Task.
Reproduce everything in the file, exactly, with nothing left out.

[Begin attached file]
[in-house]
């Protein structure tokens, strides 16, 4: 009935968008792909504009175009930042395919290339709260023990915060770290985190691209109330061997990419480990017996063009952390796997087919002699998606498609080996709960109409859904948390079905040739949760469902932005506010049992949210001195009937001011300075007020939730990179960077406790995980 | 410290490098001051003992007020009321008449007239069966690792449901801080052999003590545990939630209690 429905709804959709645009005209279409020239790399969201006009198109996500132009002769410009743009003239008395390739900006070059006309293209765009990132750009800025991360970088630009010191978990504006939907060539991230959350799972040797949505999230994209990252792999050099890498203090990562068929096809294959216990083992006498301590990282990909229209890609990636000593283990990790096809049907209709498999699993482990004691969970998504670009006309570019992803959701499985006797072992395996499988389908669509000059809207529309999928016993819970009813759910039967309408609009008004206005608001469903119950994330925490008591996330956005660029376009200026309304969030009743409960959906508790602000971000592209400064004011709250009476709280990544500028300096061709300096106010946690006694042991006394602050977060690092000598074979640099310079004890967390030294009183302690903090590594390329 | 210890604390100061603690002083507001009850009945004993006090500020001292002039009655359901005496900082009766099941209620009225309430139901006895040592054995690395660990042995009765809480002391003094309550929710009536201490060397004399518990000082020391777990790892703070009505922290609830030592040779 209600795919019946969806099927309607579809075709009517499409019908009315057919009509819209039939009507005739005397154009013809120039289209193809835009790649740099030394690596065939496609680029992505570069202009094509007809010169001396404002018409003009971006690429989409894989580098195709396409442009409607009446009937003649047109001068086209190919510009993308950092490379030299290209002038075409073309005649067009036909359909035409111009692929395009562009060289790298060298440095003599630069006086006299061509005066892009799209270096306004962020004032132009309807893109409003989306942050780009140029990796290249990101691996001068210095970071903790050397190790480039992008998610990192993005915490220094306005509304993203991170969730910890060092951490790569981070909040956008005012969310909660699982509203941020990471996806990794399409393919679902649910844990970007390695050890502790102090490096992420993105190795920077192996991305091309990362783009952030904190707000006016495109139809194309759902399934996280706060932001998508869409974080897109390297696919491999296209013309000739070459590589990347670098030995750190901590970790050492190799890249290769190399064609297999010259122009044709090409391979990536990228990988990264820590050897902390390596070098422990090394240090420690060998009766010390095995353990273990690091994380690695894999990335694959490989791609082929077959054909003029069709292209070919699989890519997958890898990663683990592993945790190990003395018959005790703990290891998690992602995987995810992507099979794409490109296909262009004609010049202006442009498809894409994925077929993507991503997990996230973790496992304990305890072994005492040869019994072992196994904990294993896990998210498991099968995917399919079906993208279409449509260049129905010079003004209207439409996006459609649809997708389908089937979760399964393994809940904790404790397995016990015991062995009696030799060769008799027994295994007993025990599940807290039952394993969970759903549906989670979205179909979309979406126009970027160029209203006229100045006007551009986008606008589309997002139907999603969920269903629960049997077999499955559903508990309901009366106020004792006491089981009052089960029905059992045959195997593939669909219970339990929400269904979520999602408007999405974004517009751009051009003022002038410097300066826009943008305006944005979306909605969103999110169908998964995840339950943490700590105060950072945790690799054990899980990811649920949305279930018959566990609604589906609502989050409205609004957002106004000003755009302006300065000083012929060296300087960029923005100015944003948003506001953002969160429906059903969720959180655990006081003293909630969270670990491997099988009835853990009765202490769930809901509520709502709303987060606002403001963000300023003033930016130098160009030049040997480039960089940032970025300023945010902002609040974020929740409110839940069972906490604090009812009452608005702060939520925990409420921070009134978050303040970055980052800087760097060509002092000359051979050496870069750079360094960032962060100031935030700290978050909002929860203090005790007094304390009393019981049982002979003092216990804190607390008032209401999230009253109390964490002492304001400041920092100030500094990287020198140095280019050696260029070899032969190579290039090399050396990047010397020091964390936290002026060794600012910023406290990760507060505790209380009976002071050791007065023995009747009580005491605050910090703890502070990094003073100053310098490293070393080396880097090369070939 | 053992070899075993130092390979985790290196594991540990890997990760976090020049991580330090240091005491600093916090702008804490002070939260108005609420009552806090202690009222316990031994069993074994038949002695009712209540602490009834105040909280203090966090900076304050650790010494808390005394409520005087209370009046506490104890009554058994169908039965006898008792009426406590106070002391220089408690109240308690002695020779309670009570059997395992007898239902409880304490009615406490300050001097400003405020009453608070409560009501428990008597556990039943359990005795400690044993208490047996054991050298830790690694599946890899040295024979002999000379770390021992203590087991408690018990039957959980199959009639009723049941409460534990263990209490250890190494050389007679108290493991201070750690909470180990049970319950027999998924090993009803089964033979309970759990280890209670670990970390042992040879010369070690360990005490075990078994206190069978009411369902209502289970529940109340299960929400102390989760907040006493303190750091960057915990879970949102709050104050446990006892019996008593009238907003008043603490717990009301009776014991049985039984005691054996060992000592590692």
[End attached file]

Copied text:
[in-house]
């Protein structure tokens, strides 16, 4: 009935968008792909504009175009930042395919290339709260023990915060770290985190691209109330061997990419480990017996063009952390796997087919002699998606498609080996709960109409859904948390079905040739949760469902932005506010049992949210001195009937001011300075007020939730990179960077406790995980 | 410290490098001051003992007020009321008449007239069966690792449901801080052999003590545990939630209690 429905709804959709645009005209279409020239790399969201006009198109996500132009002769410009743009003239008395390739900006070059006309293209765009990132750009800025991360970088630009010191978990504006939907060539991230959350799972040797949505999230994209990252792999050099890498203090990562068929096809294959216990083992006498301590990282990909229209890609990636000593283990990790096809049907209709498999699993482990004691969970998504670009006309570019992803959701499985006797072992395996499988389908669509000059809207529309999928016993819970009813759910039967309408609009008004206005608001469903119950994330925490008591996330956005660029376009200026309304969030009743409960959906508790602000971000592209400064004011709250009476709280990544500028300096061709300096106010946690006694042991006394602050977060690092000598074979640099310079004890967390030294009183302690903090590594390329 | 210890604390100061603690002083507001009850009945004993006090500020001292002039009655359901005496900082009766099941209620009225309430139901006895040592054995690395660990042995009765809480002391003094309550929710009536201490060397004399518990000082020391777990790892703070009505922290609830030592040779 209600795919019946969806099927309607579809075709009517499409019908009315057919009509819209039939009507005739005397154009013809120039289209193809835009790649740099030394690596065939496609680029992505570069202009094509007809010169001396404002018409003009971006690429989409894989580098195709396409442009409607009446009937003649047109001068086209190919510009993308950092490379030299290209002038075409073309005649067009036909359909035409111009692929395009562009060289790298060298440095003599630069006086006299061509005066892009799209270096306004962020004032132009309807893109409003989306942050780009140029990796290249990101691996001068210095970071903790050397190790480039992008998610990192993005915490220094306005509304993203991170969730910890060092951490790569981070909040956008005012969310909660699982509203941020990471996806990794399409393919679902649910844990970007390695050890502790102090490096992420993105190795920077192996991305091309990362783009952030904190707000006016495109139809194309759902399934996280706060932001998508869409974080897109390297696919491999296209013309000739070459590589990347670098030995750190901590970790050492190799890249290769190399064609297999010259122009044709090409391979990536990228990988990264820590050897902390390596070098422990090394240090420690060998009766010390095995353990273990690091994380690695894999990335694959490989791609082929077959054909003029069709292209070919699989890519997958890898990663683990592993945790190990003395018959005790703990290891998690992602995987995810992507099979794409490109296909262009004609010049202006442009498809894409994925077929993507991503997990996230973790496992304990305890072994005492040869019994072992196994904990294993896990998210498991099968995917399919079906993208279409449509260049129905010079003004209207439409996006459609649809997708389908089937979760399964393994809940904790404790397995016990015991062995009696030799060769008799027994295994007993025990599940807290039952394993969970759903549906989670979205179909979309979406126009970027160029209203006229100045006007551009986008606008589309997002139907999603969920269903629960049997077999499955559903508990309901009366106020004792006491089981009052089960029905059992045959195997593939669909219970339990929400269904979520999602408007999405974004517009751009051009003022002038410097300066826009943008305006944005979306909605969103999110169908998964995840339950943490700590105060950072945790690799054990899980990811649920949305279930018959566990609604589906609502989050409205609004957002106004000003755009302006300065000083012929060296300087960029923005100015944003948003506001953002969160429906059903969720959180655990006081003293909630969270670990491997099988009835853990009765202490769930809901509520709502709303987060606002403001963000300023003033930016130098160009030049040997480039960089940032970025300023945010902002609040974020929740409110839940069972906490604090009812009452608005702060939520925990409420921070009134978050303040970055980052800087760097060509002092000359051979050496870069750079360094960032962060100031935030700290978050909002929860203090005790007094304390009393019981049982002979003092216990804190607390008032209401999230009253109390964490002492304001400041920092100030500094990287020198140095280019050696260029070899032969190579290039090399050396990047010397020091964390936290002026060794600012910023406290990760507060505790209380009976002071050791007065023995009747009580005491605050910090703890502070990094003073100053310098490293070393080396880097090369070939 | 053992070899075993130092390979985790290196594991540990890997990760976090020049991580330090240091005491600093916090702008804490002070939260108005609420009552806090202690009222316990031994069993074994038949002695009712209540602490009834105040909280203090966090900076304050650790010494808390005394409520005087209370009046506490104890009554058994169908039965006898008792009426406590106070002391220089408690109240308690002695020779309670009570059997395992007898239902409880304490009615406490300050001097400003405020009453608070409560009501428990008597556990039943359990005795400690044993208490047996054991050298830790690694599946890899040295024979002999000379770390021992203590087991408690018990039957959980199959009639009723049941409460534990263990209490250890190494050389007679108290493991201070750690909470180990049970319950027999998924090993009803089964033979309970759990280890209670670990970390042992040879010369070690360990005490075990078994206190069978009411369902209502289970529940109340299960929400102390989760907040006493303190750091960057915990879970949102709050104050446990006892019996008593009238907003008043603490717990009301009776014991049985039984005691054996060992000592590692």